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Financial Crime News

This spam-scam is remarkable. It's as if the sender thinks that by throwing everything at the wall, something will stick. But for the even slightly alert, it fails before the target even opens it.

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Clearview AI Inc. is a company that collects facial images from a disparate range of sources and makes them available to its customers.

The UK's data protection department, the Information Commissioner's Office, has banned the practice within the UK. The UK acted in concert with the Office of the Australian Information Commissioner. The investigations focused on Clearview AI Inc’s use of people’s images, data scraping from the internet and the use of biometric data for facial recognition.

What effect might that have on remote verification?

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A Los Angeles man was sentenced this week to 240 months in federal prison for operating a Ponzi scheme that raised at least USD650 million with bogus claims that investor money would be used to acquire licensing rights to films that HBO and Netflix purportedly had agreed to distribute abroad.

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It's been modified from the advance fee fraud e-mails that we are used to and someone has been to writing lessons.

It starts with an unusual approach, then moves into the same technique as we've seen from this name dozens of times over many years.

Oh, and he uses UN.ORG as the "from" address. Cheeky.

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Don't miss our round-up of our top five financial crime risk and compliance (and adjacent) stories this morning.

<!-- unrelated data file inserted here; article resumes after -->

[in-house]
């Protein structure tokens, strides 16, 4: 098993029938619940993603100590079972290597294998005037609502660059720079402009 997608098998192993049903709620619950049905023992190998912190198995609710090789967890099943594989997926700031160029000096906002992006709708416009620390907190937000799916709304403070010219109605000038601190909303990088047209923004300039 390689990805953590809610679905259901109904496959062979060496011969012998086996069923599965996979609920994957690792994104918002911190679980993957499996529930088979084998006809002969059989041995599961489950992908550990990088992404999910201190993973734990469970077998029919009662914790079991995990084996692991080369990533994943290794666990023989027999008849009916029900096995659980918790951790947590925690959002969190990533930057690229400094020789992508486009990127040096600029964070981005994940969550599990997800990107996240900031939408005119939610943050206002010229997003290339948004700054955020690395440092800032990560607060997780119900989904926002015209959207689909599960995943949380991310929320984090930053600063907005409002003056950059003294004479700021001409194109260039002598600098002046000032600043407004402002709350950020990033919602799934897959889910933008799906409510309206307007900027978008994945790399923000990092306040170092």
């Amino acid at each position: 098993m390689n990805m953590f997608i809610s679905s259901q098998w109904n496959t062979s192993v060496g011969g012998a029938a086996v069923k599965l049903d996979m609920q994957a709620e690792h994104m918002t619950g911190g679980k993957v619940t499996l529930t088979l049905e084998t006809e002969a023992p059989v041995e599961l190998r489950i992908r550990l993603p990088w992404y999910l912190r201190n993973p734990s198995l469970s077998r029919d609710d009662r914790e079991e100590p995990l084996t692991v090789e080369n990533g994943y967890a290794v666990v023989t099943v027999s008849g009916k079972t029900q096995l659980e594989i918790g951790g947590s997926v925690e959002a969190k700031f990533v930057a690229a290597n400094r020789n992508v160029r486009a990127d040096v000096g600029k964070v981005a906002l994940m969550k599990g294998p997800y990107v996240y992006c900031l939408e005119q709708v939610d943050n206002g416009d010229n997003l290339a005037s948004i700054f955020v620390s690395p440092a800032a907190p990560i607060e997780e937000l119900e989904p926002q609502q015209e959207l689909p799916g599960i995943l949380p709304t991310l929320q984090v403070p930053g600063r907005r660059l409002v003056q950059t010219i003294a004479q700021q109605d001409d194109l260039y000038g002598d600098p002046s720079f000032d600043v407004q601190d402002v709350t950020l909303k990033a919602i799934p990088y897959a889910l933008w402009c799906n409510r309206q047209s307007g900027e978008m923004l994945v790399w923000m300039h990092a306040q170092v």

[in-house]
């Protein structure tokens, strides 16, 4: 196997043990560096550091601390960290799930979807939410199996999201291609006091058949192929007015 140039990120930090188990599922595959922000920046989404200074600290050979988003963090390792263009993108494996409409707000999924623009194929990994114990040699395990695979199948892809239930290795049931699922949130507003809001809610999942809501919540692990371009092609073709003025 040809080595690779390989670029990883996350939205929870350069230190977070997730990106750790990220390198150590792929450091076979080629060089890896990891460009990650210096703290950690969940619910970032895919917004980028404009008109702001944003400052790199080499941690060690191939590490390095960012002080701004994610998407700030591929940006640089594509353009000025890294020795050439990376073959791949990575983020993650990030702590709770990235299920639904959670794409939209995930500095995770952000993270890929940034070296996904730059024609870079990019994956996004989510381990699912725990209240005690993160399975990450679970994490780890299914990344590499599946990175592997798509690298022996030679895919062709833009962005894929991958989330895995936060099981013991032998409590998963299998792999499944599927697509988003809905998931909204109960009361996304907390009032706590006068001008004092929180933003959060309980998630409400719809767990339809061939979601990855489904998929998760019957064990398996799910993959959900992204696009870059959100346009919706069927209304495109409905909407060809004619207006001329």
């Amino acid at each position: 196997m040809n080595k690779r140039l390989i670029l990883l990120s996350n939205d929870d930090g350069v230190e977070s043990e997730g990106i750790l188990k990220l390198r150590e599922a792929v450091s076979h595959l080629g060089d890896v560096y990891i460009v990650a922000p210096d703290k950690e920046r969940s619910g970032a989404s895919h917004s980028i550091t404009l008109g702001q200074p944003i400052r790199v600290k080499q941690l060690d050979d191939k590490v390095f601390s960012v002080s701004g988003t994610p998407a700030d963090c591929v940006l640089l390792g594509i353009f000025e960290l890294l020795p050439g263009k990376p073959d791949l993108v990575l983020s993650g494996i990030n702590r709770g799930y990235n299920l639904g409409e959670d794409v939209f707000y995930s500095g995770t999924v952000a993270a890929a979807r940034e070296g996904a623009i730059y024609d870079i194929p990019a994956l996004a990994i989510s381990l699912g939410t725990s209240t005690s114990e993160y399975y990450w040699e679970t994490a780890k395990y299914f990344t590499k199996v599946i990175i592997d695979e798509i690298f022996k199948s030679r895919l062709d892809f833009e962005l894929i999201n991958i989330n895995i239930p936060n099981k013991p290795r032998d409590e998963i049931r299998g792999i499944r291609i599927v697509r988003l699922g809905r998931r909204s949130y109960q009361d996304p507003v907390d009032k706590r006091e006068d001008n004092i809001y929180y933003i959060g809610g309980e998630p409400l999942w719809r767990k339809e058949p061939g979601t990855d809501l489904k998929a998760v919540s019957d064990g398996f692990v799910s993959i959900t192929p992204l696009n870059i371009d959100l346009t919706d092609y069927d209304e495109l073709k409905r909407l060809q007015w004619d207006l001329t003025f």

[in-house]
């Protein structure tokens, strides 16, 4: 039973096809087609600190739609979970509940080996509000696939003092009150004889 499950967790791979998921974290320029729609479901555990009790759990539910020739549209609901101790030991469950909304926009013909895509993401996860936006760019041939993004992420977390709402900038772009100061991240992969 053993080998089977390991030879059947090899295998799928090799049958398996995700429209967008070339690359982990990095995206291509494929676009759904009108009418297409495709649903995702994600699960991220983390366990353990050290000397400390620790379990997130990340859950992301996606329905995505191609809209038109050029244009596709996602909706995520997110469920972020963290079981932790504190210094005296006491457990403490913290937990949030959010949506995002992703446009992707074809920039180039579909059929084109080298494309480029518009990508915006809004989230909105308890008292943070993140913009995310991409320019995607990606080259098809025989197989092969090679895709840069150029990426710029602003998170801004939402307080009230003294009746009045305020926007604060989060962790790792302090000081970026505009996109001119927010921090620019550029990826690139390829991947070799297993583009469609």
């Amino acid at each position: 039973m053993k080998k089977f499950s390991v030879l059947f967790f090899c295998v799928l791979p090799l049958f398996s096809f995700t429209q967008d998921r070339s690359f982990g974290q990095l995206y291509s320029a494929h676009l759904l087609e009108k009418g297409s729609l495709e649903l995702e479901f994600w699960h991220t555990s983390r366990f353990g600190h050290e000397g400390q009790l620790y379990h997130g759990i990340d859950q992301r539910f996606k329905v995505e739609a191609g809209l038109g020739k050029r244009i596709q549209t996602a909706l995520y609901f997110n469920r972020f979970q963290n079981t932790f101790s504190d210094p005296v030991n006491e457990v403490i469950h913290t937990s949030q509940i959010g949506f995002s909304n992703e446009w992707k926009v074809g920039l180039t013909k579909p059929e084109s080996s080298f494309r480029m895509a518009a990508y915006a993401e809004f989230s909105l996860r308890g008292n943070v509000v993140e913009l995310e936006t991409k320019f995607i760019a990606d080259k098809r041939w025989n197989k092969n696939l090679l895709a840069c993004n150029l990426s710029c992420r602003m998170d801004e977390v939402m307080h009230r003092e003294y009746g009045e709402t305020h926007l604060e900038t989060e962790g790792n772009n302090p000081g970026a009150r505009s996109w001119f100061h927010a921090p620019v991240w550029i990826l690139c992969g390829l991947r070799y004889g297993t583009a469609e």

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This morning, a spam-scam arrived claiming that a subscription had been renewed.

Then a few minutes later, we came across a news article that had something in common.

Is it pure coincidence?

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Luke Raven, Compliance Manager with Wise, Australia, outlines the failures of the Senate Committee on Australia as a Technology and Financial Centre to come to terms with one of Australia's pet technology topics: fintechs.

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Tyrome Lewis, who organised and led a gang with the media-nickname "the Oxy-Bandits" that committed 15 armed robberies of independent “mom-and-pop” pharmacies throughout Southern California, has been sentenced to 240 months in federal prison. He was convicted earlier this year and sentenced yesterday.

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The Carbolic Smoke Ball case gave carte blanch for businesses to lie so long as they didn't go too far.

But that related to the efficacy of their products.

Here's an extraordinarily blatant lie that is so common that it's a surprise that it's not stamped on as a matter of policy.

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adviserangelo0@gmail.com (Advisor Angelo) writes under the subject line "VERY URGENT!!!!!!!!!"

Obviously, one has to pay careful attention to such a missive.

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The situation in Afghanistan is appalling. Exactly how appalling, we cannot know unless we are present. As journalists fly in, report from the tarmac or, in one case, from just outside the airport gates as bullets flew, we get a multitude of one-dimensional pictures that create a collage but not a cohesive whole. Stories of abuse are rife but on the other hand so are stories that the Taliban is far from the version of 20 years ago. All we can say is that the situation is extraordinarily complex, dangerous and it's likely to become far, far worse.

In the middle of all of this, a mail arrives. It's headed "Urgent request from Mohammed."

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